A DCMS Select Committee has heard the lived experiences of Olympic and Paralympic athletes supported by National Lottery funding.
Adam Peaty (MBE), 3x Olympic Gold swimmer, champion Paralympic rower Lauren Rowles and swimmer Ellie Robinson served as witnesses to the Committee’s ‘What next for the National Lottery’ panel.
MPs probed the athletes on their experience of receiving and applying for National Lottery funding with regards to their development and achieving their professional goals.
The panel began proceedings by recounting their experiences of applying for ‘Athlete Performance Awards’ (APAs) provided by UK Sport, which distributes grants based on an athletes’ yearly performance and projections.
“At the start of the year you get told what the funding policy is and how to get on to it. You are clearly told as an elite athlete that funding will be based on your performance during that year or season,” Rowles explained to the committee.
Rowles’ experience was shared by Peaty and Robinson, as the panel outlined the harsh make-or-break realities of UK Sports athlete funding structure.
Peaty highlighted the ‘accessibility barriers’ of funding for athletes from working-class backgrounds, as the APAs were simply based on performance, and made no distinction with regards to an athlete’s personal circumstances.
Following initial statements, the Committee asked the panel to examine the role of the National Lottery as the main fundraising body of UK sports and its relationship with governing bodies.
Focusing on social mobility, the athletes were probed on whether National Lottery funding had any influence on motivating governing bodies to improve accessibility.
Reflecting on the common experiences of disabled athletes, Rowles stated that the majority of governing bodies had no dedicated person promoting accessibility and that matters would only be highlighted when “shouted about by disabled athletes, who have been pushed to the back of the bus”.
Returning the panel to the key theme of the National Lottery’s future, Labour MP Kevin Brennan questioned the athletes on their knowledge of the National Lottery’s stewardship under Camelot UK.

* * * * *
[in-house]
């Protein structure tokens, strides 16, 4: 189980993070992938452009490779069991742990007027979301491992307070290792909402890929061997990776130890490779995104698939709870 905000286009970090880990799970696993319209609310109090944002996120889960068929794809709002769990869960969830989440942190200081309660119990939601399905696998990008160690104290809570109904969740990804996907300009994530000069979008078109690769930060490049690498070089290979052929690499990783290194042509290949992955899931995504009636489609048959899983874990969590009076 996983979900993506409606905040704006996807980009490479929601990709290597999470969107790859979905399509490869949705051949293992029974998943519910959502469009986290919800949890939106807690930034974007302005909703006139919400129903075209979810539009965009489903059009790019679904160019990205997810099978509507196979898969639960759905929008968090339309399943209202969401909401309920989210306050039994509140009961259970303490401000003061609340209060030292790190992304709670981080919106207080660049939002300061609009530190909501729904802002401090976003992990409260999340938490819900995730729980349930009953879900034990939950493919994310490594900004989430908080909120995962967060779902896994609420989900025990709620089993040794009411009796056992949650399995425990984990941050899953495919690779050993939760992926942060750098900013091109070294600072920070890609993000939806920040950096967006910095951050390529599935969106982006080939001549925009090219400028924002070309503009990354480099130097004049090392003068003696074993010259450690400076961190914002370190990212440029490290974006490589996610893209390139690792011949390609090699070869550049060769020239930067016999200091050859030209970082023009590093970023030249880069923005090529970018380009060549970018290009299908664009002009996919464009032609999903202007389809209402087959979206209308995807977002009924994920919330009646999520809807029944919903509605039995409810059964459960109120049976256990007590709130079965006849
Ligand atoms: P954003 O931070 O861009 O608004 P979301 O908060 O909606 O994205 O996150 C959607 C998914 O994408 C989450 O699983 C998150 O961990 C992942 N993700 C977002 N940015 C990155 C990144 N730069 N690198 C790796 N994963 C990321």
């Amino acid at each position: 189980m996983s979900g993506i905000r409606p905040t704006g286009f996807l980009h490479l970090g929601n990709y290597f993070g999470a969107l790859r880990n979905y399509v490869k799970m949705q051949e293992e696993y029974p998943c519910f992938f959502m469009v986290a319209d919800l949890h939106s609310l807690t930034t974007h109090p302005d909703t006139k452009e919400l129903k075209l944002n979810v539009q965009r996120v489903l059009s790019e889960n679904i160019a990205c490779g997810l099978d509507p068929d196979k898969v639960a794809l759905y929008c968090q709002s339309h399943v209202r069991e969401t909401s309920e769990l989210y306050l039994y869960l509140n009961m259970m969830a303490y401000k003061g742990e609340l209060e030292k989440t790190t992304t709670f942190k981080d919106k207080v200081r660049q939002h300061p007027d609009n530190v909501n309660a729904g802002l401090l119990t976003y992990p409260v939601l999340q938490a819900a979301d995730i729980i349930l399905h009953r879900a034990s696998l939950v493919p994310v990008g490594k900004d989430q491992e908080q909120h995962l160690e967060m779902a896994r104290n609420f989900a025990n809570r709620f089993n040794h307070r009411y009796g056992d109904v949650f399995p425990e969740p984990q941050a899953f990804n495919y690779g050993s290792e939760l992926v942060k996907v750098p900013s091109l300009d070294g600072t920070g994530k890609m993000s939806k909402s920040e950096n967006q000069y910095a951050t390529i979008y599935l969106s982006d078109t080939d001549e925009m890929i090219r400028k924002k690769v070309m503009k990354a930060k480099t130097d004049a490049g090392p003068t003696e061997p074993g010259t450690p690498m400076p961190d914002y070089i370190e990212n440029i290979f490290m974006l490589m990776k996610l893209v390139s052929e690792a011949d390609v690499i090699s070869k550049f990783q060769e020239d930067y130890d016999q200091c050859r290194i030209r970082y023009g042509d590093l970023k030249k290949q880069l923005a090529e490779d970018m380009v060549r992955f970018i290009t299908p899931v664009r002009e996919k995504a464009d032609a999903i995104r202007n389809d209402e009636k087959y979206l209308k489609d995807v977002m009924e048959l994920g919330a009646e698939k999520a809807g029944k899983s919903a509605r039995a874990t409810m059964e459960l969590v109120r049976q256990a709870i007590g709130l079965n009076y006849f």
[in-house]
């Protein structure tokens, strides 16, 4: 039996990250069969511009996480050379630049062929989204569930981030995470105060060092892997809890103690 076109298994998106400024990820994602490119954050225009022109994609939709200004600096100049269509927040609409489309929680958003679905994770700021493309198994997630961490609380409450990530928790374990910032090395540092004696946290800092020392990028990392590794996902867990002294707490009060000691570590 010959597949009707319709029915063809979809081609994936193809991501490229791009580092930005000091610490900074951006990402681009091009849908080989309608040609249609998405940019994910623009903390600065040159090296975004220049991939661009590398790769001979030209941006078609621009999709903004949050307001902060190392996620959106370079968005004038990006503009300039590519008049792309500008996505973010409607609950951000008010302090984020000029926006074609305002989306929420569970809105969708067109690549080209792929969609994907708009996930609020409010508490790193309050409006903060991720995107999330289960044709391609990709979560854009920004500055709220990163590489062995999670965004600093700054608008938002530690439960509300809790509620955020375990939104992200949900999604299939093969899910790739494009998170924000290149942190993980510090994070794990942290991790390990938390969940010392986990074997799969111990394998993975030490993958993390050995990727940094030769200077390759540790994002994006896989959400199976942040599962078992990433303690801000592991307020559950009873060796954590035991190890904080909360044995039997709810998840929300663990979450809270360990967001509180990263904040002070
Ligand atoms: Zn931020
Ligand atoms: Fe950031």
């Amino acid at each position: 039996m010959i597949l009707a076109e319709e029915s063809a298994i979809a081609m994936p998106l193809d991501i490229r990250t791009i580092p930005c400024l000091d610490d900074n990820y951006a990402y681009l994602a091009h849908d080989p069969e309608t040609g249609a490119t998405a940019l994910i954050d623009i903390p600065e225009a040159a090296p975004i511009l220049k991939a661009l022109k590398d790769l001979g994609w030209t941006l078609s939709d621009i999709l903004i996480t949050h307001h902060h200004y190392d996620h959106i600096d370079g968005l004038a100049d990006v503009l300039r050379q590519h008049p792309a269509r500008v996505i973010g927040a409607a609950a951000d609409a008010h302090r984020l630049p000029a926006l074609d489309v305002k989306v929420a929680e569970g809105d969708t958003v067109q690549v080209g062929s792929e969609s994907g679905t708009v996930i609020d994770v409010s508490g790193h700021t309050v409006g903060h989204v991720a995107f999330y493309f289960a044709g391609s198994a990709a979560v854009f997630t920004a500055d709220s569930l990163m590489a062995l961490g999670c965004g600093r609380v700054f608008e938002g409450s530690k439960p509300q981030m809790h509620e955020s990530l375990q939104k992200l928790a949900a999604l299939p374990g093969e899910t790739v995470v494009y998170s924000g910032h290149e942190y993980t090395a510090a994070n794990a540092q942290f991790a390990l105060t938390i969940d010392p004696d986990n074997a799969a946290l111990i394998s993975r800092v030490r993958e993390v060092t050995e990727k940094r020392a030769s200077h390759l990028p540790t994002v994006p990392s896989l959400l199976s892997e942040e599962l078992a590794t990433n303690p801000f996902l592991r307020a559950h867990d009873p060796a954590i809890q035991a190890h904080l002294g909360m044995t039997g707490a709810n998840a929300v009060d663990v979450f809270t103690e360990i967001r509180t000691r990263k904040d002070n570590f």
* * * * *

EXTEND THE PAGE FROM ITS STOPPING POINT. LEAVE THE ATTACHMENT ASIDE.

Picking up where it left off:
Consequently, Brennan highlighted national audit reports that “returns for good causes in 2017 were only 2% higher in 2017 than they had been in 2009, whereas in the same period Camelot’s profits were 122% higher?”.
As the Panel’s highest-profile member, Peaty responded: “I read about this a few days ago, it’s hard because it’s gambling. Are we funded to make them look good?
“I think if we’re doing that then there should be more funding. If your profits are going up by 120% and good causes is only going up by 2%, then it doesn’t take anyone with two brain cells to go ‘hold on a minute, what’s going on here?’ Camelot or whoever gets the next award… there needs to be more back to society.”
Peaty’s frank remarks were welcomed by SNP committee member John Nicolson MP, who stated his disbelief that athletes were pressured to “pay homage to a greedy Camelot” during interviews.
He said: “The fact you are instructed to obsequies on camera, made me feel terribly uncomfortable because at the end of the day this is funded by gambling and we know that gambling is funded by the poorest people in society and in the poorest areas of society.”
The SNP member asked the panel whether they ‘felt orchestrated to feel cheery and happy about sports funding being relied upon by gambling”.
“I think it’s hard,” Peaty replied. “It’s a societal problem really. Camelot obviously use good causes, use the national lottery funding, to gamble.
“Yes, it’s great that we get this funding but there needs to be more accountability and more of a clear vision of where the money is actually going and the story they are telling.”
On the future of sports funding, Rowles acknowledged wider concerns that the National Lottery held little appeal for a new generation of consumers to support sports funding, adding: “You’re constantly reminded that the National Lottery fund this and there’s also a fear that where does the National Lottery go?
“My generation don’t play the National Lottery, it’s my Nan and my Mum. People my age don’t play, so there’s a fear of where that goes.”